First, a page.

However, if the SPY falls to 270, the put begins to move almost as much as the SPY. Consequently, if the SPY falls one more point, the put might increase in value by 0.8. Its delta is now 0.8. The delta increased from 0.5 to 0.8.
The speed at which it increased is the gamma. If the gamma goes up quickly, the firms that sold those puts are rapidly losing money. They need to hedge, and they do so by selling stocks and futures. Their selling causes the SPY to fall even further and faster.
By the end of the day, the option selling firms are mostly fully hedged and will not lose money if the SPY falls further. Sometimes the same process repeats for a day or two more. That is what we do not yet know. Is a lot of the selling this week due to options selling firms hedging their short puts or is it mostly due to some fundamental change in the markets that is not yet clear? We should find out over the next 2 weeks.
From my comment after my post from Friday, October 12
In response to a comment this week, I wrote a variation of the following.
All of the institutions and hedge funds buy puts for protection. That means there is huge put selling by option firms who are basically insuring every stock trading institution on Wall St.
When the market goes down, the option gamma has to go up, and these put sellers have to hedge if they don’t want to go under. Their obvious choice is to sell stock and futures. They are essentially the insurance companies for all of the firms on Wall St. Since there are many very big firms on Wall St., these options selling firms potentially have a huge risk.
Their hedging (to protect themselves in their effort to protect everyone else) therefore requires tremendous selling of stocks and futures. Is it exactly 50% of the selling that came during the big bear days this week? Who knows, but I do know it has to be about that much because they are insuring all of those institutions who are losing money as the market falls. It sounds reasonable that about the same amount of selling has to come from the insurers (option selling firms), and that means about half of the total selling.
I’ve been doing this for over 30 years and I know that this is how the selloff could be a bear trap. We will get information over the next 2 weeks that will let us know whether the selloff continues down to the February low or reverses up to an all-time high over the next few months. If it reverses up, then we will know that this selloff was just a 2nd Leg Bear Trap that was caused mostly by options related selling. Traders need to be ready for a big move up or down starting within the next 2 weeks. Do not be in denial if this big bear breakout reverses back up.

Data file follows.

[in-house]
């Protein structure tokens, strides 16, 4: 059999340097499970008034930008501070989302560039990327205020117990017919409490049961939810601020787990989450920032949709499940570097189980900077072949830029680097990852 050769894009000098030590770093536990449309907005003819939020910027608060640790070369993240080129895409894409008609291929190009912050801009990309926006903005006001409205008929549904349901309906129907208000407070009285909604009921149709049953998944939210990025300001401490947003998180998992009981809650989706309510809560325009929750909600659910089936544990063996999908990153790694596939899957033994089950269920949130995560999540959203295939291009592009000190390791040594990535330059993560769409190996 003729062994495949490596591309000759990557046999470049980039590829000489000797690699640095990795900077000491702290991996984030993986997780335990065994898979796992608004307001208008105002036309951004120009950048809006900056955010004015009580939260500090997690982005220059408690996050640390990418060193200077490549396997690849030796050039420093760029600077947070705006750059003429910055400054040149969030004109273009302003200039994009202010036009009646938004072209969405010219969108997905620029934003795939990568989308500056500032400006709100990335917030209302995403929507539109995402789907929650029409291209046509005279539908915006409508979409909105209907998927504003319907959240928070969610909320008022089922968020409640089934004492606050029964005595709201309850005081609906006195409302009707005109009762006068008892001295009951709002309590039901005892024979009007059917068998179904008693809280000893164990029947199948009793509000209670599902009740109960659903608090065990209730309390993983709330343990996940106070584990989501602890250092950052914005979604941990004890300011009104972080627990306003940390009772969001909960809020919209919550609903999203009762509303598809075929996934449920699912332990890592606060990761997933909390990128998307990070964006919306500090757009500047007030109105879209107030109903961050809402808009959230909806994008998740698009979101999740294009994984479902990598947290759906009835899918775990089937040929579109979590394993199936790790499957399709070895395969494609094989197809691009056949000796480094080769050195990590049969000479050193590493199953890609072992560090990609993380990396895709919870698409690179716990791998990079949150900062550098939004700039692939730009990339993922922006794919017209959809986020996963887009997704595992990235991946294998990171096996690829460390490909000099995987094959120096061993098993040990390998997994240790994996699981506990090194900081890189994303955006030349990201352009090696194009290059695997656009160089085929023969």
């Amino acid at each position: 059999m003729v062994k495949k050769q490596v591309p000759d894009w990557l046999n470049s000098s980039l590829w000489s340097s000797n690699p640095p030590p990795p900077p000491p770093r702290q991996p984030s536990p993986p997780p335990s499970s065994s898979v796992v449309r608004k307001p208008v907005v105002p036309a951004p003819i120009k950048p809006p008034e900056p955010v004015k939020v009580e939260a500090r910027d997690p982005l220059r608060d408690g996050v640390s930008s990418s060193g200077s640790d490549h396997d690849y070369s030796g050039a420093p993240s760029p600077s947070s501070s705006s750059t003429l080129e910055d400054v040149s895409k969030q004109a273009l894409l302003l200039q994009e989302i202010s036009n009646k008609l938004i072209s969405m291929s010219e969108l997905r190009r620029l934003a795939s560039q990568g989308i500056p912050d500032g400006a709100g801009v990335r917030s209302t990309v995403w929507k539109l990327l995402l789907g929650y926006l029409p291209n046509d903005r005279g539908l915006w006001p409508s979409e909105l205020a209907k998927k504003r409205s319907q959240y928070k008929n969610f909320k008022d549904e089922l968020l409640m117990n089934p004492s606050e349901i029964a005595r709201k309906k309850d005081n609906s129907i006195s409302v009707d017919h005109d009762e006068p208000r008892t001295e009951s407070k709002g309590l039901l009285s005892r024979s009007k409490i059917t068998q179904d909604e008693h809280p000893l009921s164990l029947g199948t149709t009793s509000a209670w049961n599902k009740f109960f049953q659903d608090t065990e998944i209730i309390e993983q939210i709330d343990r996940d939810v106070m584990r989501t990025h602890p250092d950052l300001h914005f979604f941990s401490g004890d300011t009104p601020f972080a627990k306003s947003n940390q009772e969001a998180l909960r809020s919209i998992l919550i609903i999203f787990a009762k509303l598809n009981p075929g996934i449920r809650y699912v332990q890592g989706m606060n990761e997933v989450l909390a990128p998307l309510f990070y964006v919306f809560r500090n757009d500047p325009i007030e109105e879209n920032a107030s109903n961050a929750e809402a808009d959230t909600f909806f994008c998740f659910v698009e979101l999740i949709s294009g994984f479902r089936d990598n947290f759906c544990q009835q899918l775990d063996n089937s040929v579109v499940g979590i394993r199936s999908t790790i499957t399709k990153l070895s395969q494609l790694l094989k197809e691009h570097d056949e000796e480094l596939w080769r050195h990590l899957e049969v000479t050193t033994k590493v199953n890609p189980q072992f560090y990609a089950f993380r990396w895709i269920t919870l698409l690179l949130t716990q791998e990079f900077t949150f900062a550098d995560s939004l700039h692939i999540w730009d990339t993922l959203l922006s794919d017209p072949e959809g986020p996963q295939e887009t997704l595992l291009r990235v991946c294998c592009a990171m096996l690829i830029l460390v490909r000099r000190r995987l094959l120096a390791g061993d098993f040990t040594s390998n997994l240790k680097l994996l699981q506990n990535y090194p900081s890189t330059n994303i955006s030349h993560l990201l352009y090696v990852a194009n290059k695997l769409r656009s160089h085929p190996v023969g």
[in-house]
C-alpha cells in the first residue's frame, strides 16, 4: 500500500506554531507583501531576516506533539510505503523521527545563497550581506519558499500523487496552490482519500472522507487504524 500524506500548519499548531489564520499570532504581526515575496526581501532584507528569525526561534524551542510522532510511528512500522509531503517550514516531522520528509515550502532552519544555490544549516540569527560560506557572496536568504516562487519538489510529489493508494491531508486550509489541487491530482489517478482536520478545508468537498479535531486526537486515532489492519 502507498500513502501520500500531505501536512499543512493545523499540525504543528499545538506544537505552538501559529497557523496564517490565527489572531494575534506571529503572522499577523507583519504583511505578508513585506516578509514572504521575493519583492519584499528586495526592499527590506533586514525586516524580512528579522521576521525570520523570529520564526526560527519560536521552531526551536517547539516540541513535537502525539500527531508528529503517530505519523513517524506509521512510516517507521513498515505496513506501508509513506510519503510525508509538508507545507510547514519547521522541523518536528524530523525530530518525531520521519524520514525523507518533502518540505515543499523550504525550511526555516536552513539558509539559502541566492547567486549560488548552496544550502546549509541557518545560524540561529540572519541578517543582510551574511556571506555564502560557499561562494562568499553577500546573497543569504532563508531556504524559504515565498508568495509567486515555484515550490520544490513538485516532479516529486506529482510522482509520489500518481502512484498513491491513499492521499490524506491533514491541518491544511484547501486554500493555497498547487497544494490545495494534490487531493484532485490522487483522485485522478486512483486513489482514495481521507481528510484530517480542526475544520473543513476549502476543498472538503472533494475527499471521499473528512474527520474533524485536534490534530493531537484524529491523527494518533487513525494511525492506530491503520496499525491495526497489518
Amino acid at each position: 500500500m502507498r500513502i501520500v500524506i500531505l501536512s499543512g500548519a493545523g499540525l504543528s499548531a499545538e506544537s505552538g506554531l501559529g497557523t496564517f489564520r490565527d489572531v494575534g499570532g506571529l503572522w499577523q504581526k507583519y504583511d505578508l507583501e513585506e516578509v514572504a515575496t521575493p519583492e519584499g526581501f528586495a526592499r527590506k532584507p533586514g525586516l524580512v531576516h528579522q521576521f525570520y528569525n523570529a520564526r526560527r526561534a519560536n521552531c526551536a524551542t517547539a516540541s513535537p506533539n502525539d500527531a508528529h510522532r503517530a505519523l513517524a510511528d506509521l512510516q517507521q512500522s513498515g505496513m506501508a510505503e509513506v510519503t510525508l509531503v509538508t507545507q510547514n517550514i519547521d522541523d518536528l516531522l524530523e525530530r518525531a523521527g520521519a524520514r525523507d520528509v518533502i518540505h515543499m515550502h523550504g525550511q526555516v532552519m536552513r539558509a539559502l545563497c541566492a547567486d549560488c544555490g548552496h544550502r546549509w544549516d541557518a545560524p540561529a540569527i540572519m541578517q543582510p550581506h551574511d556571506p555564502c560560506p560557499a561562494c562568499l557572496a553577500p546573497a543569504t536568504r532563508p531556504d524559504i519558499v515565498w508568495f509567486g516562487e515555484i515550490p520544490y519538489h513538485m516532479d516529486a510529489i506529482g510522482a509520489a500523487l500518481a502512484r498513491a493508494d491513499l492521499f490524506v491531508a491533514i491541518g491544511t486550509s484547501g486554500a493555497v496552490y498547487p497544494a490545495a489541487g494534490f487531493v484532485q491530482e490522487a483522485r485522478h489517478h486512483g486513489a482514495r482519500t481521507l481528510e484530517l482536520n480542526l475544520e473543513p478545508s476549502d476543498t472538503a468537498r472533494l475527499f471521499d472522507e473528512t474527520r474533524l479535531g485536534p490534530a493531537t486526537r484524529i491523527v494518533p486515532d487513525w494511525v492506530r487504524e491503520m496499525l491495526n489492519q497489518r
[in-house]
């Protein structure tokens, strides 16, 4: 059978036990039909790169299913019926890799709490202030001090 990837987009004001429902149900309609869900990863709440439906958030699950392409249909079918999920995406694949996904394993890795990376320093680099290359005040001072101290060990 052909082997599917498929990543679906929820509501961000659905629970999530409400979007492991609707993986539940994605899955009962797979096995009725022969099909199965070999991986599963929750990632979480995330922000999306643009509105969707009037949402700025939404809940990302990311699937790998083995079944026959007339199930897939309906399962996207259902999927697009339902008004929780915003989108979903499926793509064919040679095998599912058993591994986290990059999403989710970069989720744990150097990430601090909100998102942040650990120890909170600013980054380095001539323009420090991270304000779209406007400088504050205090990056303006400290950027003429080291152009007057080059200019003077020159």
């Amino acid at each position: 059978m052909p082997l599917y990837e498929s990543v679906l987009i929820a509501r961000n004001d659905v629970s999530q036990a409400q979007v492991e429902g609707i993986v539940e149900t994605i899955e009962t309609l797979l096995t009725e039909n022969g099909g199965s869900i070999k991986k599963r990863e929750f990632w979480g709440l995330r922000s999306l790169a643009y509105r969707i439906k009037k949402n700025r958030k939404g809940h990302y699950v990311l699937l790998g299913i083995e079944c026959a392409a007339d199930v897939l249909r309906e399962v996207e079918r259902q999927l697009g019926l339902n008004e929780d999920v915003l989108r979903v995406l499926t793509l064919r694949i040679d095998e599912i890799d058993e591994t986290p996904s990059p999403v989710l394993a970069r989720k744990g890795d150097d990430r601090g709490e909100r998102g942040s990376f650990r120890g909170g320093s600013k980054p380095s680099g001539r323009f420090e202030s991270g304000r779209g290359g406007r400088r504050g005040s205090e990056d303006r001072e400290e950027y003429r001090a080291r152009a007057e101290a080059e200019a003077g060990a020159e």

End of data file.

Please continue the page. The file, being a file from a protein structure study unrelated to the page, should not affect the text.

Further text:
Thanks for the additional writeup related to options put selling. Although the S&P seems to have fallen through trendline support and is always in short , the Nasdaq is clearly at support. Thanks for keeping us honest.
Brilliant and really insightful especially the importance of last year close. Can we view this big breakout bar on the daily as a measuring gap with a pullback and possible test of May 3rd low which then would be a little further than the the close of the year.
I added a few paragraphs to the end of the post a few minutes ago to repeat what I sometimes say about options-related selling.
We will find out over the next 2 weeks whether the selloff is a measuring gap or an exhaustive 2nd Leg Bear Trap caused by hedging from options selling firms. This will be an interesting couple of weeks because they will determine the direction of a likely big move over the next 2 months.
An implication is that if during a crash the SEC prohibits short-selling yet the market continues down as existing longs liquidate, the put selling firms — the market insurers — will go bankrupt, if they don’t have alternative synthetic shorts or have access to market re-insurers (do those exist ?)
Perhaps circuit-breakers are a way out of this …
Circuit breakers are temporary halts in trading. I have seen them go into effect many times in the past 31 years, and mostly between 20 and 30 years ago. Typically, when trading resumes, the market gaps down far enough to create a balanced market. This means confusion, which generally results in a trading range. There is often a rally as soon as the markets re-open, which means that traders believe that the market is so cheap that it is now worth buying, at least for a trade.
It is important to remember that all rules are created by the exchanges. They do not want their member firms to go under. Therefore, I always assume that all rules exist to benefit the members of the exchanges (all major firms). Consequently, options trading firms always have an opportunity to hedge.
That does not mean that they never lose. They almost certainly lose money during a crash. But, the rules allow them to limit their losses and stay in business. They soon go back to their usual pattern of consistently making money by selling insurance (put options) to stock trading firms.